Predictions about how demand will bounce back tend to generalize, but when you’re managing a portfolio that includes properties across the U.S. and the spectrum of segments, generalizations aren’t very helpful, says Michael Doyle, managing partner and executive vice president at hotel asset manager and advisory CHMWarnick, who spoke with HOTELS about how the company is handling F&B, relationships with brands, group booking and forecasting.
HOTELS: Where do you see your focus for the balance of 2020?
Michael Doyle: The one word I would use to start the whole conversation is forensic. You need to forensically get into the details — understand the market you’re focused on, who is traveling, what that travel looks like and what business is going on in that market. You need to critically look at demand drivers in particular markets. You can’t assume that because something is happening here that means it will be happening over there.
It’s important to get into the details of that particular market. You can use business intelligence, OTA insights and other tools offered through the brand managers. You can get very specific these days, down to the company level, to understand what activity they have in the market. Then you would look at a hotel’s performance against some of the competitors to see if it’s achieving the level of marketshare you would expect. By doing this, you can guide the few salespeople you may have to ensure they’re focused on the right industry, segment or company to ensure that you’re driving some demand from them.
Our priority is to ensure we’re accessing the right data points and understanding them to determine how we will price and position accordingly. We’re putting packages together to try to appeal to travelers. But when you have a hotel that can’t serve food and beverages and doesn’t have an open fitness facility, basically you’re selling the ability to just get away.
H: In general, how are you handling F&B?
MD: We’re continuing to refine ways to balance social distancing and provide people with a safe meal. We’ve been working through those efforts now across all hotels and all brands. We’re using this opportunity to reset ourselves with foodservice, open smartly with fairly limited offerings, more grab-and-go offerings, as well as have the right connections in the market for local restaurants to support the hotels as well. We’ll have their menus available and offer recommendations about which ones would be best for delivery. We’ve also been working through GrubHub in one hotel to deliver meals to a group meeting there. All of our hotels have weekend offers that include breakfast, and those were all ceased for the short term because we closed down F&B operations. We’ll see that return, but more through grab and go or barista options. We’re also being very careful bringing back club lounges as we try to determine how to manage social distancing and buffet-style offerings.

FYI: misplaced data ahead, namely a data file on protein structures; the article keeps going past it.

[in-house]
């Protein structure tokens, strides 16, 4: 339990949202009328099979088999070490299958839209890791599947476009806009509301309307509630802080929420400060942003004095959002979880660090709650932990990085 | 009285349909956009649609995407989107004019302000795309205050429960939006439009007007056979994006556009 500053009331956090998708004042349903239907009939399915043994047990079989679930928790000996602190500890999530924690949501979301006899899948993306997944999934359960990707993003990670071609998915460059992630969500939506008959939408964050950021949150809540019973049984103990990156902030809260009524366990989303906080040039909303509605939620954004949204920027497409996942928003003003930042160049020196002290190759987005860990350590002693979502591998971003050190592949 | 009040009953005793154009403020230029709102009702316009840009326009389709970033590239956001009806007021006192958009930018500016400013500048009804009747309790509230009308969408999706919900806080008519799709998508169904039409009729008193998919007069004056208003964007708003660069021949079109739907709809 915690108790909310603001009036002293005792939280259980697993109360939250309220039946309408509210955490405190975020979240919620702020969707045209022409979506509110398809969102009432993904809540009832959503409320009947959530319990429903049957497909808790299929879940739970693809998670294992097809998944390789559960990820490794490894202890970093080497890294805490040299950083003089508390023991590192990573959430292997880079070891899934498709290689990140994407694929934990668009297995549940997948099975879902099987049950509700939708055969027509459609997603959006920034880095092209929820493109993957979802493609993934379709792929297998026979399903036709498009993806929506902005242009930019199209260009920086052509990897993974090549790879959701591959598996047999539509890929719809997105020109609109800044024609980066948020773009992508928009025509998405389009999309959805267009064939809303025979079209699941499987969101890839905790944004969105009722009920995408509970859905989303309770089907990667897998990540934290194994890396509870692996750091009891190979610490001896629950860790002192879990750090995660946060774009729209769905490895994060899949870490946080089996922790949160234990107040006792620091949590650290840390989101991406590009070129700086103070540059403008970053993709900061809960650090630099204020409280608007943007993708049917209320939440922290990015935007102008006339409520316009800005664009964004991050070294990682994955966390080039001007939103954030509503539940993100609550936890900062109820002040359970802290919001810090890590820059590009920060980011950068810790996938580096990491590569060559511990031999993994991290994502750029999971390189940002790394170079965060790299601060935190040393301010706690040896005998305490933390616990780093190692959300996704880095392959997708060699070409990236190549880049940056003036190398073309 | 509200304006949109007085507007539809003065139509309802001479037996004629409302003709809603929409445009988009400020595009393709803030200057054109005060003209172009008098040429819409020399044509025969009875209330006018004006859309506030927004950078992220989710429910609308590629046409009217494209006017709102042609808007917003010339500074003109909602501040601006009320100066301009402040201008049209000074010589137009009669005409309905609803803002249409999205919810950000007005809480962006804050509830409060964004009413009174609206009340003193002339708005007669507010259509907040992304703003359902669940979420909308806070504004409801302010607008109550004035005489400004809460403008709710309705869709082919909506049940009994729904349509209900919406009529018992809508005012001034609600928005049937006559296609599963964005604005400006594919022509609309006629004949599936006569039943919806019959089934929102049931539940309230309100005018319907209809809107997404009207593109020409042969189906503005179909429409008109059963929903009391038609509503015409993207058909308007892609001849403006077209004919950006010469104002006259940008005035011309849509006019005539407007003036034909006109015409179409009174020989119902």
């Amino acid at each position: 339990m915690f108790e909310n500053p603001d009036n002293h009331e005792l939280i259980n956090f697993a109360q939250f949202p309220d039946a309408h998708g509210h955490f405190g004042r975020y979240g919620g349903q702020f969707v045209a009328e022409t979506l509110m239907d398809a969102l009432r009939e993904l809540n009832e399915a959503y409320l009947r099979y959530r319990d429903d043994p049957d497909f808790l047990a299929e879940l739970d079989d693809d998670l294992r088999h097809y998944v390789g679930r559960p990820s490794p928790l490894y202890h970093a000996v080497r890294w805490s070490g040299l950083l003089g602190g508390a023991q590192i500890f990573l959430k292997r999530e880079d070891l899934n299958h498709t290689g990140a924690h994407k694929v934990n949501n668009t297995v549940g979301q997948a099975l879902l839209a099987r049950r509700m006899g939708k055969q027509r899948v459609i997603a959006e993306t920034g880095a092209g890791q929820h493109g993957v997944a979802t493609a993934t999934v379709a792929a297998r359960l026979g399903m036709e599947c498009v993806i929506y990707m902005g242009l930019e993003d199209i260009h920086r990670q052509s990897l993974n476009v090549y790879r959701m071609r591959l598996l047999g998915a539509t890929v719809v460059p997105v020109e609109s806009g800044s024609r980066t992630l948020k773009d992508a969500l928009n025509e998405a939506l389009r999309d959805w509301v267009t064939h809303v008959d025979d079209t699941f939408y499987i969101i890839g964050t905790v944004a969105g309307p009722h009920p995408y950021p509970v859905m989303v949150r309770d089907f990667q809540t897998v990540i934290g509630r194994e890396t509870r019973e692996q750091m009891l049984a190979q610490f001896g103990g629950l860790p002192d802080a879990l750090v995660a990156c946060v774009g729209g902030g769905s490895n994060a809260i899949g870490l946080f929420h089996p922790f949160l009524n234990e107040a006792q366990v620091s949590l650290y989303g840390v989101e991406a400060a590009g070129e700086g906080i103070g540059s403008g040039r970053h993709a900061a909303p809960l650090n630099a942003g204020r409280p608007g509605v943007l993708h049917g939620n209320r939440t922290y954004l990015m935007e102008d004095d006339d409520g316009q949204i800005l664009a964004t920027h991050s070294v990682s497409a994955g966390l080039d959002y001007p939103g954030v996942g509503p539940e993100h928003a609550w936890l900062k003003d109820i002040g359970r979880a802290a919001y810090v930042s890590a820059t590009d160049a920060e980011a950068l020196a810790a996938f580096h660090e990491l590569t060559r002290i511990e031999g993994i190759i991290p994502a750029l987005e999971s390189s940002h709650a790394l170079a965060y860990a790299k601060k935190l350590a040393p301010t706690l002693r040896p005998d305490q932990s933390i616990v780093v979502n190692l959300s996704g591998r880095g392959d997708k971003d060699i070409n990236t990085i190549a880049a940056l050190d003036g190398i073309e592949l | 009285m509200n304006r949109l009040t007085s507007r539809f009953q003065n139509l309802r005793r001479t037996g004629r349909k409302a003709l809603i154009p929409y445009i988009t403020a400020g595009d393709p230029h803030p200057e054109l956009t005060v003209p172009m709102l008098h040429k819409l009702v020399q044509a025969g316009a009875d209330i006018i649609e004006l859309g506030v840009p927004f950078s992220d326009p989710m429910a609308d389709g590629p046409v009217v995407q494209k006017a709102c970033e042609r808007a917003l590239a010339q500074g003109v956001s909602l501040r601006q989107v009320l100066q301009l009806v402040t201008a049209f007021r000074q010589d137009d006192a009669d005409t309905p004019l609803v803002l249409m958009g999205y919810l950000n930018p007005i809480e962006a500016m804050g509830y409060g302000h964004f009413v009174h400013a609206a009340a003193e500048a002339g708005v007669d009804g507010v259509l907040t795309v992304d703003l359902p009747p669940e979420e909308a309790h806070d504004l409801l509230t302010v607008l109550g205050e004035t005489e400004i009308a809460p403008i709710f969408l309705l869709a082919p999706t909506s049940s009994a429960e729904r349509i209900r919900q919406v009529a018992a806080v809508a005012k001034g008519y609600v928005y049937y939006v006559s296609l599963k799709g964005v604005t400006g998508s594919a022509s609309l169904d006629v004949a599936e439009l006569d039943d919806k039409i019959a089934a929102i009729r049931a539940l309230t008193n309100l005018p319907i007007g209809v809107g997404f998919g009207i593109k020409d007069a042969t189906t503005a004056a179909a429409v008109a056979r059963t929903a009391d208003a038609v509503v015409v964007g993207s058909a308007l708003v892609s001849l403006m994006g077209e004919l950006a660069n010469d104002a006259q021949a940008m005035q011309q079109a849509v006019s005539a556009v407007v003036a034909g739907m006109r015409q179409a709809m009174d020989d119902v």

H: What’s your outlook for group bookings?
MD: Meetings are a huge concern, one that’s different from state to state. In states where the group size limitations are very low, it’s a significant issue. About 80% to 90% of the business that cannot be accommodated because of limits is relocating to another date in the future. We’re seeing very little in the way of cancellations. Our salespeople are pursuing short-term opportunities — small meetings, rooms-only meetings. There is still a fair amount of business we have been able to attract through government, pharmaceuticals, airlines and now some sporting events and activities. The corporate meeting segment is going to be a major challenge; they have been most active at moving events out into the future as they try to determine best strategies for the safety of their associates.
H: Has COVID-19 altered the playing field in terms of brand relationships?
MD: The brands have been good partners. There is always some level of tension between brands and ownership; our objectives and priorities are often slightly different. But I think during this time they have been very good to work with. The brands have recognized the importance of partnership with owners and made good efforts to make sure there is strong collaboration.
Ultimately what it comes down to is labor represents the single largest expense at the operations level. We’re challenging the brands with how we can emerge with a more efficient structure, and how we can build these structures in the future to look different than they do today. Technology is one solution, but we’re also looking at hotels that have added people to the operation that makes them too heavy at the top. Is that relevant today, can we do things better/differently? Are people today more capable of multitasking?
H: How has the falloff in demand impacted pricing and forecasting?
MD: We had a pre-COVID pricing position for each property: We monitor the market and look to be competitive against a specific comp set. We’re measuring those metrics and continue to do the same at this point in time, making adjustments based on where see the market now. That will continue to evolve. Our general practice is to minimize the amount of discounting going on because know that’s not profitable. Our focus is on preserving ADR and treating demand similarly to before COVID.
As for forecasting, we’re doing it more frequently. In the past we might intently focus on one a month. Hotels are still producing one, but we’re having discussions and looking at numbers pretty much every week. We’re trying to determine where the business is coming from, seeing the numbers and how they impact the hotel. At end of the day, it’s also an issue of cash management.